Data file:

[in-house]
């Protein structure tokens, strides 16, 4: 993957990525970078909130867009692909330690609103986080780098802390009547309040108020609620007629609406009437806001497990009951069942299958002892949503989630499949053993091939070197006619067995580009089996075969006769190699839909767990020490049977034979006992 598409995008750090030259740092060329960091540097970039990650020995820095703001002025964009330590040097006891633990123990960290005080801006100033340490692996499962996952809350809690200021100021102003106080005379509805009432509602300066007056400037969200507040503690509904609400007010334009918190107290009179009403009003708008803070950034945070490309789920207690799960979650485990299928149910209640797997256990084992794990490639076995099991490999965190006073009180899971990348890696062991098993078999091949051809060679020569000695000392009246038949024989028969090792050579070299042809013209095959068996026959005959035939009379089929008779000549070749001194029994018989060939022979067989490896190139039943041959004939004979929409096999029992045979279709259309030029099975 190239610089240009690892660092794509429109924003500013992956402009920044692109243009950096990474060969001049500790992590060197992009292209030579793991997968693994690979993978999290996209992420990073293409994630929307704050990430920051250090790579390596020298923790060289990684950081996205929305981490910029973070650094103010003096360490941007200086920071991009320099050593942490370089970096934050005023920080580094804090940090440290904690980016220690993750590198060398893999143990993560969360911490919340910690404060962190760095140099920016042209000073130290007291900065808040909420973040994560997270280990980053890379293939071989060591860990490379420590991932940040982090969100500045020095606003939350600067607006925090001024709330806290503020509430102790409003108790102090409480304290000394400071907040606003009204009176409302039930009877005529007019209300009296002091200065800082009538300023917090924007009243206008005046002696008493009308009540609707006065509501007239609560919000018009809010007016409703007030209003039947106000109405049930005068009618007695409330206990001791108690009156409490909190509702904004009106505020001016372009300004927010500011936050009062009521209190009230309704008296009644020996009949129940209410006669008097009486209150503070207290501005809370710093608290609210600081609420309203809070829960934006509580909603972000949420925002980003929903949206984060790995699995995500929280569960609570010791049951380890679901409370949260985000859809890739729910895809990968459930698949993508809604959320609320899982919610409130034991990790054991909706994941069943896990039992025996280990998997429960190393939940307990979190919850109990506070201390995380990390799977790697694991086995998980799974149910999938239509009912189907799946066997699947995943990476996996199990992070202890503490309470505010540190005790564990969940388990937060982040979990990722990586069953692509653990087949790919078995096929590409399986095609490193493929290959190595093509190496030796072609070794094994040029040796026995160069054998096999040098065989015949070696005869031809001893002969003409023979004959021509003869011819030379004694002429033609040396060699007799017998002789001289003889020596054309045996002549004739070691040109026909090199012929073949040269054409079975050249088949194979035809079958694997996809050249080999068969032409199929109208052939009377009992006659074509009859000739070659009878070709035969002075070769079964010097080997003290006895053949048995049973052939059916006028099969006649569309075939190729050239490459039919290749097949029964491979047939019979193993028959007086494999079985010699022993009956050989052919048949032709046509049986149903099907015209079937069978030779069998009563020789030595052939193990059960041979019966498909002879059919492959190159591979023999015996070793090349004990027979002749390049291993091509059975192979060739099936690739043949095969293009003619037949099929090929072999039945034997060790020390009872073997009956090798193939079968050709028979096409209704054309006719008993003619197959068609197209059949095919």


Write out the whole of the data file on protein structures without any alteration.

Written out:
[in-house]
């Protein structure tokens, strides 16, 4: 993957990525970078909130867009692909330690609103986080780098802390009547309040108020609620007629609406009437806001497990009951069942299958002892949503989630499949053993091939070197006619067995580009089996075969006769190699839909767990020490049977034979006992 598409995008750090030259740092060329960091540097970039990650020995820095703001002025964009330590040097006891633990123990960290005080801006100033340490692996499962996952809350809690200021100021102003106080005379509805009432509602300066007056400037969200507040503690509904609400007010334009918190107290009179009403009003708008803070950034945070490309789920207690799960979650485990299928149910209640797997256990084992794990490639076995099991490999965190006073009180899971990348890696062991098993078999091949051809060679020569000695000392009246038949024989028969090792050579070299042809013209095959068996026959005959035939009379089929008779000549070749001194029994018989060939022979067989490896190139039943041959004939004979929409096999029992045979279709259309030029099975 190239610089240009690892660092794509429109924003500013992956402009920044692109243009950096990474060969001049500790992590060197992009292209030579793991997968693994690979993978999290996209992420990073293409994630929307704050990430920051250090790579390596020298923790060289990684950081996205929305981490910029973070650094103010003096360490941007200086920071991009320099050593942490370089970096934050005023920080580094804090940090440290904690980016220690993750590198060398893999143990993560969360911490919340910690404060962190760095140099920016042209000073130290007291900065808040909420973040994560997270280990980053890379293939071989060591860990490379420590991932940040982090969100500045020095606003939350600067607006925090001024709330806290503020509430102790409003108790102090409480304290000394400071907040606003009204009176409302039930009877005529007019209300009296002091200065800082009538300023917090924007009243206008005046002696008493009308009540609707006065509501007239609560919000018009809010007016409703007030209003039947106000109405049930005068009618007695409330206990001791108690009156409490909190509702904004009106505020001016372009300004927010500011936050009062009521209190009230309704008296009644020996009949129940209410006669008097009486209150503070207290501005809370710093608290609210600081609420309203809070829960934006509580909603972000949420925002980003929903949206984060790995699995995500929280569960609570010791049951380890679901409370949260985000859809890739729910895809990968459930698949993508809604959320609320899982919610409130034991990790054991909706994941069943896990039992025996280990998997429960190393939940307990979190919850109990506070201390995380990390799977790697694991086995998980799974149910999938239509009912189907799946066997699947995943990476996996199990992070202890503490309470505010540190005790564990969940388990937060982040979990990722990586069953692509653990087949790919078995096929590409399986095609490193493929290959190595093509190496030796072609070794094994040029040796026995160069054998096999040098065989015949070696005869031809001893002969003409023979004959021509003869011819030379004694002429033609040396060699007799017998002789001289003889020596054309045996002549004739070691040109026909090199012929073949040269054409079975050249088949194979035809079958694997996809050249080999068969032409199929109208052939009377009992006659074509009859000739070659009878070709035969002075070769079964010097080997003290006895053949048995049973052939059916006028099969006649569309075939190729050239490459039919290749097949029964491979047939019979193993028959007086494999079985010699022993009956050989052919048949032709046509049986149903099907015209079937069978030779069998009563020789030595052939193990059960041979019966498909002879059919492959190159591979023999015996070793090349004990027979002749390049291993091509059975192979060739099936690739043949095969293009003619037949099929090929072999039945034997060790020390009872073997009956090798193939079968050709028979096409209704054309006719008993003619197959068609197209059949095919």